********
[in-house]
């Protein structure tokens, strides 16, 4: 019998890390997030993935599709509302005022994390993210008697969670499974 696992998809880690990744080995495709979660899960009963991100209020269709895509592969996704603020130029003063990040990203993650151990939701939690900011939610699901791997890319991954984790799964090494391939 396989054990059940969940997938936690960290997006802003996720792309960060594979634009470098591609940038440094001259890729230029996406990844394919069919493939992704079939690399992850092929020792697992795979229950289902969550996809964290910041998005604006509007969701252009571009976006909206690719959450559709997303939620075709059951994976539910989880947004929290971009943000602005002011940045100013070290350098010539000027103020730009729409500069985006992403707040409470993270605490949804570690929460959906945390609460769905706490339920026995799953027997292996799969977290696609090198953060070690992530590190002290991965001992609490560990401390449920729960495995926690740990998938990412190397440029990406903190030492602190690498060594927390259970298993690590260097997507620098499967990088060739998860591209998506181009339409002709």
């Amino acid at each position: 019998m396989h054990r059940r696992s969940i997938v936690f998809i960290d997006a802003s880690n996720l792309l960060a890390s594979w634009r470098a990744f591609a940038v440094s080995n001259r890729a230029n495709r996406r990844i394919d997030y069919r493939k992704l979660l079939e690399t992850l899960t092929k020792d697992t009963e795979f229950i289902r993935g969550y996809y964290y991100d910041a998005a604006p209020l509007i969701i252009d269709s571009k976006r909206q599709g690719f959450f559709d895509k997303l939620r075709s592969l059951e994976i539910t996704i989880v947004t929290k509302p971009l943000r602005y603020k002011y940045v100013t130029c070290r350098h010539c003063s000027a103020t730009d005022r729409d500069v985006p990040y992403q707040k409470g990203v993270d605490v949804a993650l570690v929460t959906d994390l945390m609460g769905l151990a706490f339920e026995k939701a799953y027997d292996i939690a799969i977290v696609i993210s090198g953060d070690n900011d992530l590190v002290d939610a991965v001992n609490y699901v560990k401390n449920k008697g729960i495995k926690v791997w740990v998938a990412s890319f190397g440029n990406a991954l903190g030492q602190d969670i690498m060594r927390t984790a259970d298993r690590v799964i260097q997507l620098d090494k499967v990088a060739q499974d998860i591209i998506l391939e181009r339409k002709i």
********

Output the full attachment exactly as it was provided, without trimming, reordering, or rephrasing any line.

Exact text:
[in-house]
């Protein structure tokens, strides 16, 4: 019998890390997030993935599709509302005022994390993210008697969670499974 696992998809880690990744080995495709979660899960009963991100209020269709895509592969996704603020130029003063990040990203993650151990939701939690900011939610699901791997890319991954984790799964090494391939 396989054990059940969940997938936690960290997006802003996720792309960060594979634009470098591609940038440094001259890729230029996406990844394919069919493939992704079939690399992850092929020792697992795979229950289902969550996809964290910041998005604006509007969701252009571009976006909206690719959450559709997303939620075709059951994976539910989880947004929290971009943000602005002011940045100013070290350098010539000027103020730009729409500069985006992403707040409470993270605490949804570690929460959906945390609460769905706490339920026995799953027997292996799969977290696609090198953060070690992530590190002290991965001992609490560990401390449920729960495995926690740990998938990412190397440029990406903190030492602190690498060594927390259970298993690590260097997507620098499967990088060739998860591209998506181009339409002709």
């Amino acid at each position: 019998m396989h054990r059940r696992s969940i997938v936690f998809i960290d997006a802003s880690n996720l792309l960060a890390s594979w634009r470098a990744f591609a940038v440094s080995n001259r890729a230029n495709r996406r990844i394919d997030y069919r493939k992704l979660l079939e690399t992850l899960t092929k020792d697992t009963e795979f229950i289902r993935g969550y996809y964290y991100d910041a998005a604006p209020l509007i969701i252009d269709s571009k976006r909206q599709g690719f959450f559709d895509k997303l939620r075709s592969l059951e994976i539910t996704i989880v947004t929290k509302p971009l943000r602005y603020k002011y940045v100013t130029c070290r350098h010539c003063s000027a103020t730009d005022r729409d500069v985006p990040y992403q707040k409470g990203v993270d605490v949804a993650l570690v929460t959906d994390l945390m609460g769905l151990a706490f339920e026995k939701a799953y027997d292996i939690a799969i977290v696609i993210s090198g953060d070690n900011d992530l590190v002290d939610a991965v001992n609490y699901v560990k401390n449920k008697g729960i495995k926690v791997w740990v998938a990412s890319f190397g440029n990406a991954l903190g030492q602190d969670i690498m060594r927390t984790a259970d298993r690590v799964i260097q997507l620098d090494k499967v990088a060739q499974d998860i591209i998506l391939e181009r339409k002709i």